Teaching Physics with the Physics Suite

Edward F. Redish

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A two-stage rocket

Students in a school rocketry club have prepared a two stage rocket. The rocket has two small engines. The first will fire for a time, getting the rocket up part ways. Then the first stage engine drops off revealing a second engine. After a little time, that engine will fire and take the rocket up even higher.

The rocket starts firing its engines at a time t = 0. From that instant, it begins to move upwards with a constant acceleration. This continues until a time t1. The rocket drops the first stage and continues upward briefly until a time t2 at which point the second stage begins to fire and the rocket again accelerates upward, this time with a larger (but again constant) acceleration. Sometime during this second period of acceleration, our recording apparatus stops.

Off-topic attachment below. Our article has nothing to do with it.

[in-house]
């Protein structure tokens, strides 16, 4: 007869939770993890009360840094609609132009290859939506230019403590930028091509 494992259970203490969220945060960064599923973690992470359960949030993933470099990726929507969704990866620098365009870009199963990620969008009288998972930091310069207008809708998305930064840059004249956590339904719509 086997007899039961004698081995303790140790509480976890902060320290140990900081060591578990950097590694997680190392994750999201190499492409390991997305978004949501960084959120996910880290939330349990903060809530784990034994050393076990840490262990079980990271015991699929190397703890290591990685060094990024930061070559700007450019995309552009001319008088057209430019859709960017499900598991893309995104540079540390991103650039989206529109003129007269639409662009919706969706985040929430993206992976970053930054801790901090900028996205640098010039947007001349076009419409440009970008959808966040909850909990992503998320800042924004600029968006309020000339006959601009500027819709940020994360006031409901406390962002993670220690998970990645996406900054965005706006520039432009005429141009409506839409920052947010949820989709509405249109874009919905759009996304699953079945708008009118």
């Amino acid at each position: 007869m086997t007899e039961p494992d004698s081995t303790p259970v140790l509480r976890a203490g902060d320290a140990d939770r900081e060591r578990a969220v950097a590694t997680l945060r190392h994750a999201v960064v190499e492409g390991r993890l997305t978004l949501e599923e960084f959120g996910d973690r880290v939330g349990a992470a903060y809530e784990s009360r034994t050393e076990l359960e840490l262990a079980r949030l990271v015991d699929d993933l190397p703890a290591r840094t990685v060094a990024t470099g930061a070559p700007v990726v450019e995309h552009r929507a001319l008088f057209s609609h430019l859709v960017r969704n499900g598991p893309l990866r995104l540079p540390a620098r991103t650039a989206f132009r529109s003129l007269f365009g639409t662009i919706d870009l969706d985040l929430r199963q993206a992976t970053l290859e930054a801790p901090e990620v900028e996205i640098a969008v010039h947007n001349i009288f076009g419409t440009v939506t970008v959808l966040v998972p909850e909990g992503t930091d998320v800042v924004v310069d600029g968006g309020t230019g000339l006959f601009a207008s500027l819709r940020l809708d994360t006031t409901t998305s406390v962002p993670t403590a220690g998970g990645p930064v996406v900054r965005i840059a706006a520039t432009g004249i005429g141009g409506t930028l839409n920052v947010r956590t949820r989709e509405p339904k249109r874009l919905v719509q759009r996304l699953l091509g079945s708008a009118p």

On the graphs below, sketch qualitatively accurate (i.e., we don't care about the values but we do about the shape) graphs of each of the height of the rocket, y, its velocity, v, its acceleration, a, the force on the rocket that results from the firing of the engine, F, and the net force on the rocket, Fnet. Take the positive direction as upward.

Note to the instructor: The students must infer gravity in the middle segment of the rocket's path -- a way to check whether they are mapping from a physical picture of what's happening to the graphs or not. This is also a terrific opportunity to work with them on consistency -- between position and velocity, between velocity and acceleration, between net force and acceleration, and between component forces and net force.

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Page last modified November 3, 2002: D20